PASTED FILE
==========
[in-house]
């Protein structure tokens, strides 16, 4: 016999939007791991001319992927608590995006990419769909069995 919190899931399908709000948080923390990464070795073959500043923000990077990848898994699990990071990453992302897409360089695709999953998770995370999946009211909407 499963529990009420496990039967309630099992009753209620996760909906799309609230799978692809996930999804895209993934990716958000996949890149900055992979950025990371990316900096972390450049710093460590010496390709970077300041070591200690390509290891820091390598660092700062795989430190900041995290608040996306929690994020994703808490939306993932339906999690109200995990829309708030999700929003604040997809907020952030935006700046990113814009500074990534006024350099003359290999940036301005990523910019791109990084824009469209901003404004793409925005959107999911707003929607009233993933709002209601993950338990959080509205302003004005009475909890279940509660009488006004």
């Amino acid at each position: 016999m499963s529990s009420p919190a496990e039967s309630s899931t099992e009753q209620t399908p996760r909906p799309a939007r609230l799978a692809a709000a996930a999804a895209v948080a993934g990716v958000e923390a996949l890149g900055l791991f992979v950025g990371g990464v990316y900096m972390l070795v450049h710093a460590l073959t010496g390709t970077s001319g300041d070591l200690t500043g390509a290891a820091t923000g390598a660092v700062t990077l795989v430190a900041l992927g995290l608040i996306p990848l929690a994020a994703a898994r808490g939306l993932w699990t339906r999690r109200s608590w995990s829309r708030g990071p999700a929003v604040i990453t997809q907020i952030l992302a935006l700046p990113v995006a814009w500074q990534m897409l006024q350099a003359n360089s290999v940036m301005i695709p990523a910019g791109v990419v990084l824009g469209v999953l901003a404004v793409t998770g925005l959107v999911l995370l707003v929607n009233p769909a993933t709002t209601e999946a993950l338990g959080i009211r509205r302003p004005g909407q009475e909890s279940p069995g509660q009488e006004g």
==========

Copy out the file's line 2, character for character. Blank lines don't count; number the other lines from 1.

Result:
């Protein structure tokens, strides 16, 4: 016999939007791991001319992927608590995006990419769909069995 919190899931399908709000948080923390990464070795073959500043923000990077990848898994699990990071990453992302897409360089695709999953998770995370999946009211909407 499963529990009420496990039967309630099992009753209620996760909906799309609230799978692809996930999804895209993934990716958000996949890149900055992979950025990371990316900096972390450049710093460590010496390709970077300041070591200690390509290891820091390598660092700062795989430190900041995290608040996306929690994020994703808490939306993932339906999690109200995990829309708030999700929003604040997809907020952030935006700046990113814009500074990534006024350099003359290999940036301005990523910019791109990084824009469209901003404004793409925005959107999911707003929607009233993933709002209601993950338990959080509205302003004005009475909890279940509660009488006004």